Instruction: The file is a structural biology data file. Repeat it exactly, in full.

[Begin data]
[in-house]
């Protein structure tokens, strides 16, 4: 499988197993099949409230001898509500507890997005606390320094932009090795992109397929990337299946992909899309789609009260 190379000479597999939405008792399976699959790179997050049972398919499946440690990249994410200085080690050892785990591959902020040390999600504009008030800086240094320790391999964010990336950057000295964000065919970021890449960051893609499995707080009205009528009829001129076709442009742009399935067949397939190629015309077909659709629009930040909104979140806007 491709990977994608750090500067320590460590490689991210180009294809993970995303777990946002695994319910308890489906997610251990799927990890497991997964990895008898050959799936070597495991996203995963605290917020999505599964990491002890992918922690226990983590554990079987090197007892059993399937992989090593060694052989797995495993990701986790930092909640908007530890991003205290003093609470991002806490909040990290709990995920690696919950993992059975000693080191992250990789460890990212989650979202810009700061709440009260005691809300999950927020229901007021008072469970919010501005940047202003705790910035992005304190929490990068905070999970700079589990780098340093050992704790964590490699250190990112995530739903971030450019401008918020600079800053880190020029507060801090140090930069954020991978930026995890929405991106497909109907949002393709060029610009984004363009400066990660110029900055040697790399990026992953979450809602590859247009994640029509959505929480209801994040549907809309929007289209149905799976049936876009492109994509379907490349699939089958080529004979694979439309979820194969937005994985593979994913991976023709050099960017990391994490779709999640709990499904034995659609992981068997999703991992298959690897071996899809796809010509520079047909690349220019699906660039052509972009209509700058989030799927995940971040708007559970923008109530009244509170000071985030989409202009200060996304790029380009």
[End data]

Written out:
[in-house]
């Protein structure tokens, strides 16, 4: 499988197993099949409230001898509500507890997005606390320094932009090795992109397929990337299946992909899309789609009260 190379000479597999939405008792399976699959790179997050049972398919499946440690990249994410200085080690050892785990591959902020040390999600504009008030800086240094320790391999964010990336950057000295964000065919970021890449960051893609499995707080009205009528009829001129076709442009742009399935067949397939190629015309077909659709629009930040909104979140806007 491709990977994608750090500067320590460590490689991210180009294809993970995303777990946002695994319910308890489906997610251990799927990890497991997964990895008898050959799936070597495991996203995963605290917020999505599964990491002890992918922690226990983590554990079987090197007892059993399937992989090593060694052989797995495993990701986790930092909640908007530890991003205290003093609470991002806490909040990290709990995920690696919950993992059975000693080191992250990789460890990212989650979202810009700061709440009260005691809300999950927020229901007021008072469970919010501005940047202003705790910035992005304190929490990068905070999970700079589990780098340093050992704790964590490699250190990112995530739903971030450019401008918020600079800053880190020029507060801090140090930069954020991978930026995890929405991106497909109907949002393709060029610009984004363009400066990660110029900055040697790399990026992953979450809602590859247009994640029509959505929480209801994040549907809309929007289209149905799976049936876009492109994509379907490349699939089958080529004979694979439309979820194969937005994985593979994913991976023709050099960017990391994490779709999640709990499904034995659609992981068997999703991992298959690897071996899809796809010509520079047909690349220019699906660039052509972009209509700058989030799927995940971040708007559970923008109530009244509170000071985030989409202009200060996304790029380009």